// which must match the scheme://host:port of the requesting URI.
    // Regular expressions must be anchored with $.
    // Note that the PCRE expression may need to be protected in order
    // to be valid JSON (e.g. a '\' needs to be '\\')
    "whitelist" : [

Add to the "whitelist" array an entry for hackety.org: "^http(s?)://(.*)\\.hackety\\.org$".

If you want to write your own web pages using BrowserPlus, you can follow that last step for your site as well. However, to actually write Ruby extensions, you’ll need a cert and a dist server of your own, until Yahoo! opens up their dist server.

The certificate is an S/MIME cert. Which is used for signing e-mail. In fact, all the meat cutlet core-dads get served as smime.p7m. They look like e-mail attachments. (Here’s one for your inspection, if you like.)

So, let’s say you get a cert and end up with a PEM file that has a list of certs and your private key. You’ll want to split that file up into separate files. From a really great HOWTO that explains it all:

You should get out a bunch of certificates. You’ll need to look at the text above each one to find the one that is your certificate. The rest are part of Thawte’s Certifying Authority. It turns out that if you want your messages to verify correctly, you must also include Thawte’s intermediate CA key.

There should be 3 certificates. The one whose identity is your e-mail address is your certificate. The one whose subject and issue are identical is the Thawte CA root. You won’t need that one, since we’ll include it in the trusted root file later. The 3rd one will have the CA root as the issuer and something else as the subject (which will be the same as the issuer of your certificate). You need to save that vertificate as an additional certificate for signing. We’ll refer to the file containing this cert as othercert.

To BrowserPlus.crt, you add the 3 certificates. If your CA is a common one, you can probably omit the CA root certificate.

As for signing the payload, you take a zip with Ruby scripts inside and use openssl from the commandline.

$ openssl smime -sign -inkey HacketyPlus.key -signer HacketyPlus.crt \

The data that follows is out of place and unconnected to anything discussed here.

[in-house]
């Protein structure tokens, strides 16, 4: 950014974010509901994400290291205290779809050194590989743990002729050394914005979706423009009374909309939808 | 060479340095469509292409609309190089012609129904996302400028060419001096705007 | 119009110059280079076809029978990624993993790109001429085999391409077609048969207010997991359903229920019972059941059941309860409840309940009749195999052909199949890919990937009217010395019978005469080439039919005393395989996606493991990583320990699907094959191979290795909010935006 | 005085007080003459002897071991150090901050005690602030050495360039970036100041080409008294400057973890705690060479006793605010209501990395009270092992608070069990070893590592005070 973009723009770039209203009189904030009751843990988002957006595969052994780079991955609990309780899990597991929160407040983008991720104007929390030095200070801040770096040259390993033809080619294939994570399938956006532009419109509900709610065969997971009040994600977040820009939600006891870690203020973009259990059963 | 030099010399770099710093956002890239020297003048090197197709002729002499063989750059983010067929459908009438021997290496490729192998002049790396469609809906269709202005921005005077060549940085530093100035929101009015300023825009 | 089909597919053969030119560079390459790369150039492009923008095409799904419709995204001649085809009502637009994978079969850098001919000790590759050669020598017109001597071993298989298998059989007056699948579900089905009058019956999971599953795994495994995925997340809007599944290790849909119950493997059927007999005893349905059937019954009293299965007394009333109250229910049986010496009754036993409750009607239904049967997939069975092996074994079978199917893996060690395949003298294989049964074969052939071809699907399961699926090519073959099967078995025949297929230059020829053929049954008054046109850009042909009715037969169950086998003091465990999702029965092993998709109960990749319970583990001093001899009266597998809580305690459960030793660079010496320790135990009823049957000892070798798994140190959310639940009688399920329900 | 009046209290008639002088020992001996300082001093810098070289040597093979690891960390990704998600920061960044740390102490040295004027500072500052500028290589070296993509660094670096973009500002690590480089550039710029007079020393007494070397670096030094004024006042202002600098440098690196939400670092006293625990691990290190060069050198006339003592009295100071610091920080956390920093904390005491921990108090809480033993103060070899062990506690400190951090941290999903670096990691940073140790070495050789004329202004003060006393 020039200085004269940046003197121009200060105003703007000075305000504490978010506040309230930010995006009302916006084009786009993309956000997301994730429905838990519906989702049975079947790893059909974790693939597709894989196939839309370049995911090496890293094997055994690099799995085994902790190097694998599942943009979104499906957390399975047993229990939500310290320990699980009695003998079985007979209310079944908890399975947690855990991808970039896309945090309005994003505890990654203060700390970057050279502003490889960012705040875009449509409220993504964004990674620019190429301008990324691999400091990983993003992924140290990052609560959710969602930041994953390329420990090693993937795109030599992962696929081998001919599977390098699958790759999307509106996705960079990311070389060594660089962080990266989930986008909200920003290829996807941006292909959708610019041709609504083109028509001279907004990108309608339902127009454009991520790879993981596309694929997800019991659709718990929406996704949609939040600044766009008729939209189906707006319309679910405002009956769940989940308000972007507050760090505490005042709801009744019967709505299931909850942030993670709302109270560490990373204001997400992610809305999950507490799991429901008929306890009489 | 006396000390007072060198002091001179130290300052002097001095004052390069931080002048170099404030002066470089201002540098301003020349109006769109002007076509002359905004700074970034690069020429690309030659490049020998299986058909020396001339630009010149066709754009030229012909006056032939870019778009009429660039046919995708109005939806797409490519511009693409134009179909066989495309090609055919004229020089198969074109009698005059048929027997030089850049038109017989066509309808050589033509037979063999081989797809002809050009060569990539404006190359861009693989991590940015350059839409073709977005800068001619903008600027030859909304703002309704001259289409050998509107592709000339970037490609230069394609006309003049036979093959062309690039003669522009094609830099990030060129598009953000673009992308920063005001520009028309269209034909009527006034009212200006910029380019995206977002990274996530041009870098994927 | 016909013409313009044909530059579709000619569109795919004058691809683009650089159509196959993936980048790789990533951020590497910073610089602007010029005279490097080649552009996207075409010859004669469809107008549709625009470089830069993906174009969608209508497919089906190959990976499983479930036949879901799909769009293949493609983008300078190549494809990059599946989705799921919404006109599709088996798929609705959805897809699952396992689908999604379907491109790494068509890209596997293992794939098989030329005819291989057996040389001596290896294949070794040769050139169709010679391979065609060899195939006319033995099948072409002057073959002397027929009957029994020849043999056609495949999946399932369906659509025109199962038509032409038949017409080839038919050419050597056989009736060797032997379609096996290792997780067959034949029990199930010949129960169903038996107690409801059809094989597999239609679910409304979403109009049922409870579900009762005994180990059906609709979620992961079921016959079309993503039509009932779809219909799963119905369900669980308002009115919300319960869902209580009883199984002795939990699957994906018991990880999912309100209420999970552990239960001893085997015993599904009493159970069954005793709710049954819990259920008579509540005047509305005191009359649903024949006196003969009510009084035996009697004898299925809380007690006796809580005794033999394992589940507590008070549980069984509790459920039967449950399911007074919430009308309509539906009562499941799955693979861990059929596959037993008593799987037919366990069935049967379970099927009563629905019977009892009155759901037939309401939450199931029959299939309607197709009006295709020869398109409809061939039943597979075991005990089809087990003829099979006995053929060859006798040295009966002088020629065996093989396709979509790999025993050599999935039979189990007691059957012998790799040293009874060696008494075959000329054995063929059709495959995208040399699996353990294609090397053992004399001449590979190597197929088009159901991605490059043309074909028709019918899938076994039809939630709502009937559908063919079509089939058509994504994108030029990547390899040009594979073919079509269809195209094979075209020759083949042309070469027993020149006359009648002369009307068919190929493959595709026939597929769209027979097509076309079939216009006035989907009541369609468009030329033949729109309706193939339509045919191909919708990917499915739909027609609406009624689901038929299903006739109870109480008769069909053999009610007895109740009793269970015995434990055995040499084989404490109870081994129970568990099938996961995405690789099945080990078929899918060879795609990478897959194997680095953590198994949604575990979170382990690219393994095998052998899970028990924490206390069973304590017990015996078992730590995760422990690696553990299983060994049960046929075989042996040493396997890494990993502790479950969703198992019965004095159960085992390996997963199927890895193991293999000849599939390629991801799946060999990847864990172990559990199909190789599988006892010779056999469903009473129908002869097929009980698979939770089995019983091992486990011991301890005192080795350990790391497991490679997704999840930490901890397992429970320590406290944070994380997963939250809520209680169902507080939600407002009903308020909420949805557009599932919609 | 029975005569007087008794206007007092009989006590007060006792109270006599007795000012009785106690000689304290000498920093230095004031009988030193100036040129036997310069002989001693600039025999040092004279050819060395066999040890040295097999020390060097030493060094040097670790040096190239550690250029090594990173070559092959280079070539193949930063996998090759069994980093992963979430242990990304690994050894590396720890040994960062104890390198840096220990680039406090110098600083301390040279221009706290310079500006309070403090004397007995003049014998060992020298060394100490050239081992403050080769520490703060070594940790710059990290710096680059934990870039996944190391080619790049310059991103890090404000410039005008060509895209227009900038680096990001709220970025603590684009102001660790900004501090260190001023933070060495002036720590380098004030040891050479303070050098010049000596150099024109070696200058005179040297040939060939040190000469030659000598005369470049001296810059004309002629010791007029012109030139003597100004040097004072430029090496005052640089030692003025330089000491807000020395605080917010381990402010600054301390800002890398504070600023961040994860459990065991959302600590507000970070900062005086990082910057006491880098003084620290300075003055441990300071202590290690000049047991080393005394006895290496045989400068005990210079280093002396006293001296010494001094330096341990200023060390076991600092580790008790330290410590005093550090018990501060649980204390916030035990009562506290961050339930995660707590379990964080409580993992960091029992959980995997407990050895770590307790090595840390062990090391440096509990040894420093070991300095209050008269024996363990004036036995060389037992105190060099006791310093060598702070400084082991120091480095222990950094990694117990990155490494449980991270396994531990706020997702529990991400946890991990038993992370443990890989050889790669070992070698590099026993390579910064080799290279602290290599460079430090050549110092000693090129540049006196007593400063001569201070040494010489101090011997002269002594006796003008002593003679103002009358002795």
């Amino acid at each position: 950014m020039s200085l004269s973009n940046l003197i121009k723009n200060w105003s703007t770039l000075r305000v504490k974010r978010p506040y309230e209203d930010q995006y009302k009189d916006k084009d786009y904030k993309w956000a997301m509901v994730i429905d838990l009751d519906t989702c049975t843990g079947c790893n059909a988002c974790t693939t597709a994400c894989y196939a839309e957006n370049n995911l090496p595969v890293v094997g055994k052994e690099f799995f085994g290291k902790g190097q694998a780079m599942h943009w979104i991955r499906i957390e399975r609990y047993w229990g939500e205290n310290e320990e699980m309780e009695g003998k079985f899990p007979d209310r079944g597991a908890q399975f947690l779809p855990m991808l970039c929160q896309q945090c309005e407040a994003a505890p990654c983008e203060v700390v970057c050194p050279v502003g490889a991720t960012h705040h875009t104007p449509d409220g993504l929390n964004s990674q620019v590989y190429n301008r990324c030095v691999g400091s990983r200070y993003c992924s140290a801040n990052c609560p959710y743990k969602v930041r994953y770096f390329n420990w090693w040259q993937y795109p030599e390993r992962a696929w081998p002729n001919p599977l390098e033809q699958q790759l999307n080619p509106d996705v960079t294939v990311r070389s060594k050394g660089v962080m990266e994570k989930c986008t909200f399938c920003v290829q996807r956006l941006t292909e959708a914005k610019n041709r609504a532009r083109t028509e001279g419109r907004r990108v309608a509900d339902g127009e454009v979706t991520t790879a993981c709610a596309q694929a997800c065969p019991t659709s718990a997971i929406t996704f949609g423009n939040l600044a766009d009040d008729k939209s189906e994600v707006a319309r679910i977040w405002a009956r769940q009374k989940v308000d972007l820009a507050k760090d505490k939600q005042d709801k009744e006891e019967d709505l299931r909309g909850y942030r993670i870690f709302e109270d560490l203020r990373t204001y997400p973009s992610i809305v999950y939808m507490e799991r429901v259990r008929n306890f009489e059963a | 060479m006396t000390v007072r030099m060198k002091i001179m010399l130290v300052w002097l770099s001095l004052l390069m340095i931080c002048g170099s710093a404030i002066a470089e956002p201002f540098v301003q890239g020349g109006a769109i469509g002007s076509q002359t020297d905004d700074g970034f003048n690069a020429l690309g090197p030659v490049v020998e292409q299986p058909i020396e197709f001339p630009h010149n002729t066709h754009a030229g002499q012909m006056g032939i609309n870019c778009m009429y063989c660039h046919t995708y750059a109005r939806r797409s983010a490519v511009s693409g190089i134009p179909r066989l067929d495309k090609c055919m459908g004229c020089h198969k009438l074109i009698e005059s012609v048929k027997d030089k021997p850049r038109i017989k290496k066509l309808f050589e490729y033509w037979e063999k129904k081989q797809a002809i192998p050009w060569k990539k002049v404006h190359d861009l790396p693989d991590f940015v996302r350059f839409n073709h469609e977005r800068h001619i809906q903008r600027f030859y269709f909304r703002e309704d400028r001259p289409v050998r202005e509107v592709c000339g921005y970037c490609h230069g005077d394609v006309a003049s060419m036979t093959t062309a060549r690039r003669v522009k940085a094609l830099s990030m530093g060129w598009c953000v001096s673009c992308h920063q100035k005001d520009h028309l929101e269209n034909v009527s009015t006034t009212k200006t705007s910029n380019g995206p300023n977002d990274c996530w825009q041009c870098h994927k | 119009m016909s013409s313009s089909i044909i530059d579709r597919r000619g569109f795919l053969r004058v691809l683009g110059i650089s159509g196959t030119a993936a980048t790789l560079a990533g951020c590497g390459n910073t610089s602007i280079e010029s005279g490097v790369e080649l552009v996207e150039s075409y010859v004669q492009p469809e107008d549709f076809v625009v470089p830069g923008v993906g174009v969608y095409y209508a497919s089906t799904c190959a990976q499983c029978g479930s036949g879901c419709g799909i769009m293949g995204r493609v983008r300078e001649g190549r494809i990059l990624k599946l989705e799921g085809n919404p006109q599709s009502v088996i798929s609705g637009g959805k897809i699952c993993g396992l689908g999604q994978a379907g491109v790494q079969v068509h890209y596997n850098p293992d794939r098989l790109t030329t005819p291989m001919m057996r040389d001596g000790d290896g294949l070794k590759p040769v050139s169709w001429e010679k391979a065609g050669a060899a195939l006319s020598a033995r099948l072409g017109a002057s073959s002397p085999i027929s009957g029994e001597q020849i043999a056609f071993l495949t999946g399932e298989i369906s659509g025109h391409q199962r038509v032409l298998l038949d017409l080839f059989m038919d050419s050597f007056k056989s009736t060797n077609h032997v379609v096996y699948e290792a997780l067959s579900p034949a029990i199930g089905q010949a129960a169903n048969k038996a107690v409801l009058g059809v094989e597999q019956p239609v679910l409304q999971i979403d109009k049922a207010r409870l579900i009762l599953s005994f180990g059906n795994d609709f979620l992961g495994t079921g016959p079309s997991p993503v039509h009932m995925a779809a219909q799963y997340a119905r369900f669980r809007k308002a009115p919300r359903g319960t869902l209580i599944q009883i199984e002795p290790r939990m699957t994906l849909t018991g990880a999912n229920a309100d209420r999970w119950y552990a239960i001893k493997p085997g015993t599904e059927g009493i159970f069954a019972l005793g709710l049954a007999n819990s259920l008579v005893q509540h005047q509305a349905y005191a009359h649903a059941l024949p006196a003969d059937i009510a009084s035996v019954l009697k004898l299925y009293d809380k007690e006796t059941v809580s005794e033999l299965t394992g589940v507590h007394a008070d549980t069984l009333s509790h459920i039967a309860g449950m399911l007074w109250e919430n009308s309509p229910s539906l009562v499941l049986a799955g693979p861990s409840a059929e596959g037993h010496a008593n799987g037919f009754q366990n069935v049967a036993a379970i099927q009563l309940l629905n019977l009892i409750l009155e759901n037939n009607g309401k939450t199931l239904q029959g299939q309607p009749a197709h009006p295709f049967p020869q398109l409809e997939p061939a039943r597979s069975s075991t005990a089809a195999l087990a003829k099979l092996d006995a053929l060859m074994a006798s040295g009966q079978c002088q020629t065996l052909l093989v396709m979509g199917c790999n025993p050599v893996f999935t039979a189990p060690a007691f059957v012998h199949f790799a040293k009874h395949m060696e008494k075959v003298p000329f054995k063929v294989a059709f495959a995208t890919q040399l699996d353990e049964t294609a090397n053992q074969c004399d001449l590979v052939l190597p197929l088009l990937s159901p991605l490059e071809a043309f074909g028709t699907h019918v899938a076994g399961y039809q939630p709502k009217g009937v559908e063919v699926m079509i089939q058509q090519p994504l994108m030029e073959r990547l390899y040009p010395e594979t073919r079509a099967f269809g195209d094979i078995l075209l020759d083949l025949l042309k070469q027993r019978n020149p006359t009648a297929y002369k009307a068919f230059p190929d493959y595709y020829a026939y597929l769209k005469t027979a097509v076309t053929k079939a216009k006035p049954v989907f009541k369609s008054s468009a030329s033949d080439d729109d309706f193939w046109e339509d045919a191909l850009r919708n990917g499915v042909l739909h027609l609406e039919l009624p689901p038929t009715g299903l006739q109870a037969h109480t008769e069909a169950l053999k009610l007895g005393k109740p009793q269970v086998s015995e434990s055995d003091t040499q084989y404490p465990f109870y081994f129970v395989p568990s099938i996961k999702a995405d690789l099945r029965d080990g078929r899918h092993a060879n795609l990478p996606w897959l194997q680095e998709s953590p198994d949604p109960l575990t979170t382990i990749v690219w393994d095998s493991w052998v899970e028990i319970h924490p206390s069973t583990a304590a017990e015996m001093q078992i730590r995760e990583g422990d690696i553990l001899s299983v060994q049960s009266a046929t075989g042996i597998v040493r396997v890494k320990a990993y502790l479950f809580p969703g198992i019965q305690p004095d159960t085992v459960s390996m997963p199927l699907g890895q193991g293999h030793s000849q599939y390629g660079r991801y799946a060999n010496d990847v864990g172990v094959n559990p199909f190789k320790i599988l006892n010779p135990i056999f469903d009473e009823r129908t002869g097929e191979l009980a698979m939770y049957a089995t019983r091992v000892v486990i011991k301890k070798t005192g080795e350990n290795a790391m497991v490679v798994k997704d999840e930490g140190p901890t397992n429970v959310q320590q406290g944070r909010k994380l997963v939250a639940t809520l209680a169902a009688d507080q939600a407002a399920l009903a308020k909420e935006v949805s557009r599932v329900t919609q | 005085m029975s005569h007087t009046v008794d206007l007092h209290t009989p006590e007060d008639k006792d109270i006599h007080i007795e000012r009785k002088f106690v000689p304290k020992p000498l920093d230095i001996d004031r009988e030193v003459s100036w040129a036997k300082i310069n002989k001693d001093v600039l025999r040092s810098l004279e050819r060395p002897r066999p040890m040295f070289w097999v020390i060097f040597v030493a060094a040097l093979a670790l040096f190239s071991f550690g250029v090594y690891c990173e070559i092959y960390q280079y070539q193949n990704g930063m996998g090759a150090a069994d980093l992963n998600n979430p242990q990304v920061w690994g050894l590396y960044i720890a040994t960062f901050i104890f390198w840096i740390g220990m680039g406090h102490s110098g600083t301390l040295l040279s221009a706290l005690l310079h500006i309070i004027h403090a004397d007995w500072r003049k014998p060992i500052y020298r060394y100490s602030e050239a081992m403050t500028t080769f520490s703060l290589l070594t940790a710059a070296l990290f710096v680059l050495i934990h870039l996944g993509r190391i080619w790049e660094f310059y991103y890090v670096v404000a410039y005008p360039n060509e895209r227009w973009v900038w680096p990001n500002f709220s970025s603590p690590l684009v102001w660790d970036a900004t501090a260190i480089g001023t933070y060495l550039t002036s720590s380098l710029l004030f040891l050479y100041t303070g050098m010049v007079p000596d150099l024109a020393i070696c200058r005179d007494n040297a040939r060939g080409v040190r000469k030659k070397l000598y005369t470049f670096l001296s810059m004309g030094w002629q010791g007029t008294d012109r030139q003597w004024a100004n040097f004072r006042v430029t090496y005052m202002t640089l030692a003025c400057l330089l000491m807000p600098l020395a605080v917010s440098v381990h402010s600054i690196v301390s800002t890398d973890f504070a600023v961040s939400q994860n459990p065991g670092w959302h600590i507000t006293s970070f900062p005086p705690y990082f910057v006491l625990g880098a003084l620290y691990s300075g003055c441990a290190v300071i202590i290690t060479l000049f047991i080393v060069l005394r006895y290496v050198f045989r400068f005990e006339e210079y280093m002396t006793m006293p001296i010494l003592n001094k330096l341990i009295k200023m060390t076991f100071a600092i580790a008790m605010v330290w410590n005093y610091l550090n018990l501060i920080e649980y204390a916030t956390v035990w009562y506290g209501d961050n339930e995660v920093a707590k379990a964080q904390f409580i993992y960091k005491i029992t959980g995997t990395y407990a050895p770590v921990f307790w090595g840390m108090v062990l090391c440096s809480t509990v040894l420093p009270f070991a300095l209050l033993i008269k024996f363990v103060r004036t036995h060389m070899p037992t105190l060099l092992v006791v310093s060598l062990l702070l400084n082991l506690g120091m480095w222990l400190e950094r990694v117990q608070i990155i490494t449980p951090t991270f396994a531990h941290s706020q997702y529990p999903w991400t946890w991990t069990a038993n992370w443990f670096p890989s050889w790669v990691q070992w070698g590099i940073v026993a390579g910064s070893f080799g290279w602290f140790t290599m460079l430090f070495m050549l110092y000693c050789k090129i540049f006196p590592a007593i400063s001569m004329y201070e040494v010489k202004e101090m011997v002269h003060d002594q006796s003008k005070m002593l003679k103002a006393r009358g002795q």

-certfile HacketyPlus.other -in Payload-1.0.0.zip -out Payload-1.0.0.p7m \
    -nodetach -binary

You can test unpacking the payload with your master BrowserPlus.crt.

$ openssl smime -verify -CAfile BrowserPlus.crt \
    -in Payload-1.0.0.p7m -out Payload-1.0.0.zip

So, yeah, cert created. Signing and unpacking is good.

The zip itself should have Ruby scripts and a manifest.json in the root.


Now, what goes in the Ruby scripts? Here’s a trivial example:

class Eval
  def initialize(args)

  def eval(bp, args)
      code = args['code']
      obj = Kernel.eval(code, TOPLEVEL_BINDING)
    rescue Exception => err
      bp.error('FAIL', "Error: #{err}")

RubyCoreletDefinition = {
  'class' => "Eval",
  'name' => "Eval",
  'major_version' => 1,
  'minor_version' => 0,
  'micro_version' => 0,
  'documentation' => 'Run any Ruby whatsoever.',
  'functions' =>
      'name' => 'eval',
      'documentation' => "Executes a string of Ruby code.
         Returns a string of the inspected data.",
      'arguments' =>
          'name'          => 'code',
          'type'          => 'string',
          'required'      => true,
          'documentation' => 'The code to execute.'

Gah. That’s a pretty arduous Hello World. The definition at the bottom declares the signature of every method you expose to JavaScript.

Take particular note of the eval method. For every method you offer up, you get a pair of arguments: the first being a bp object for communicating with BrowserPlus and an args hash containing the incoming JSON-marshalled object.